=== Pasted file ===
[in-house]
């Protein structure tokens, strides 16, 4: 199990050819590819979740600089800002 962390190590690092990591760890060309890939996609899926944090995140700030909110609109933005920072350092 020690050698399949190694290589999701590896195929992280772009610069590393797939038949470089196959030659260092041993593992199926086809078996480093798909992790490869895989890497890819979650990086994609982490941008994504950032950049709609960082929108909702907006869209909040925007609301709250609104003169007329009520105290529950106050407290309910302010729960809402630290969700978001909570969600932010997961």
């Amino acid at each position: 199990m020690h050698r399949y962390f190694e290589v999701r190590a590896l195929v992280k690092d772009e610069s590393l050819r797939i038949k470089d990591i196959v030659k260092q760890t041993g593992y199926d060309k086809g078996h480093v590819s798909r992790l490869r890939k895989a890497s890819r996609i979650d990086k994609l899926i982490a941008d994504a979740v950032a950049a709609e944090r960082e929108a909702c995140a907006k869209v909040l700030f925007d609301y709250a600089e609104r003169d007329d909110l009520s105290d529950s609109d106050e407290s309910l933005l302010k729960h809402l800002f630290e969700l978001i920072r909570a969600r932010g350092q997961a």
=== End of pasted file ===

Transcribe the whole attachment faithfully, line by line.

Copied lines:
[in-house]
């Protein structure tokens, strides 16, 4: 199990050819590819979740600089800002 962390190590690092990591760890060309890939996609899926944090995140700030909110609109933005920072350092 020690050698399949190694290589999701590896195929992280772009610069590393797939038949470089196959030659260092041993593992199926086809078996480093798909992790490869895989890497890819979650990086994609982490941008994504950032950049709609960082929108909702907006869209909040925007609301709250609104003169007329009520105290529950106050407290309910302010729960809402630290969700978001909570969600932010997961």
């Amino acid at each position: 199990m020690h050698r399949y962390f190694e290589v999701r190590a590896l195929v992280k690092d772009e610069s590393l050819r797939i038949k470089d990591i196959v030659k260092q760890t041993g593992y199926d060309k086809g078996h480093v590819s798909r992790l490869r890939k895989a890497s890819r996609i979650d990086k994609l899926i982490a941008d994504a979740v950032a950049a709609e944090r960082e929108a909702c995140a907006k869209v909040l700030f925007d609301y709250a600089e609104r003169d007329d909110l009520s105290d529950s609109d106050e407290s309910l933005l302010k729960h809402l800002f630290e969700l978001i920072r909570a969600r932010g350092q997961a």